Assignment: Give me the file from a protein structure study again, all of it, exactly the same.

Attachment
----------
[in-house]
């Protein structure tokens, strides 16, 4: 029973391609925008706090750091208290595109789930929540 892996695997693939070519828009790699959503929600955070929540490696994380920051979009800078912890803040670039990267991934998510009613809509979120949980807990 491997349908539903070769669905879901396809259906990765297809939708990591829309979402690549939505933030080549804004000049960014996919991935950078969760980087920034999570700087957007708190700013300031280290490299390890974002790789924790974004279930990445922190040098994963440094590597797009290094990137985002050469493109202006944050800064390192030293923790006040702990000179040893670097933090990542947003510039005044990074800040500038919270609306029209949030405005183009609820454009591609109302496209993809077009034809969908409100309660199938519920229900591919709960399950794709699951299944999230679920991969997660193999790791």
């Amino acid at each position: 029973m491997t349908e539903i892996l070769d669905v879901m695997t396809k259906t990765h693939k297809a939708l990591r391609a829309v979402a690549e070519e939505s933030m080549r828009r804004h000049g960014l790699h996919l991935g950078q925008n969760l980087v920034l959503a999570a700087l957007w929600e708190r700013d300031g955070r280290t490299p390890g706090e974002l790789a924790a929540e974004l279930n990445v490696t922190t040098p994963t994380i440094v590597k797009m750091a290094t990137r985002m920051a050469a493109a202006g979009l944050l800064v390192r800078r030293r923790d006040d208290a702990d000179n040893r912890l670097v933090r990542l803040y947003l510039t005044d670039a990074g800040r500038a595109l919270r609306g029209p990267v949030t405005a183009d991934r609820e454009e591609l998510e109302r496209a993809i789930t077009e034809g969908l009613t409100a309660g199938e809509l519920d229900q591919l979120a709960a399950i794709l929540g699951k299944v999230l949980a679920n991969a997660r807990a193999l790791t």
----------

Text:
[in-house]
């Protein structure tokens, strides 16, 4: 029973391609925008706090750091208290595109789930929540 892996695997693939070519828009790699959503929600955070929540490696994380920051979009800078912890803040670039990267991934998510009613809509979120949980807990 491997349908539903070769669905879901396809259906990765297809939708990591829309979402690549939505933030080549804004000049960014996919991935950078969760980087920034999570700087957007708190700013300031280290490299390890974002790789924790974004279930990445922190040098994963440094590597797009290094990137985002050469493109202006944050800064390192030293923790006040702990000179040893670097933090990542947003510039005044990074800040500038919270609306029209949030405005183009609820454009591609109302496209993809077009034809969908409100309660199938519920229900591919709960399950794709699951299944999230679920991969997660193999790791």
């Amino acid at each position: 029973m491997t349908e539903i892996l070769d669905v879901m695997t396809k259906t990765h693939k297809a939708l990591r391609a829309v979402a690549e070519e939505s933030m080549r828009r804004h000049g960014l790699h996919l991935g950078q925008n969760l980087v920034l959503a999570a700087l957007w929600e708190r700013d300031g955070r280290t490299p390890g706090e974002l790789a924790a929540e974004l279930n990445v490696t922190t040098p994963t994380i440094v590597k797009m750091a290094t990137r985002m920051a050469a493109a202006g979009l944050l800064v390192r800078r030293r923790d006040d208290a702990d000179n040893r912890l670097v933090r990542l803040y947003l510039t005044d670039a990074g800040r500038a595109l919270r609306g029209p990267v949030t405005a183009d991934r609820e454009e591609l998510e109302r496209a993809i789930t077009e034809g969908l009613t409100a309660g199938e809509l519920d229900q591919l979120a709960a399950i794709l929540g699951k299944v999230l949980a679920n991969a997660r807990a193999l790791t």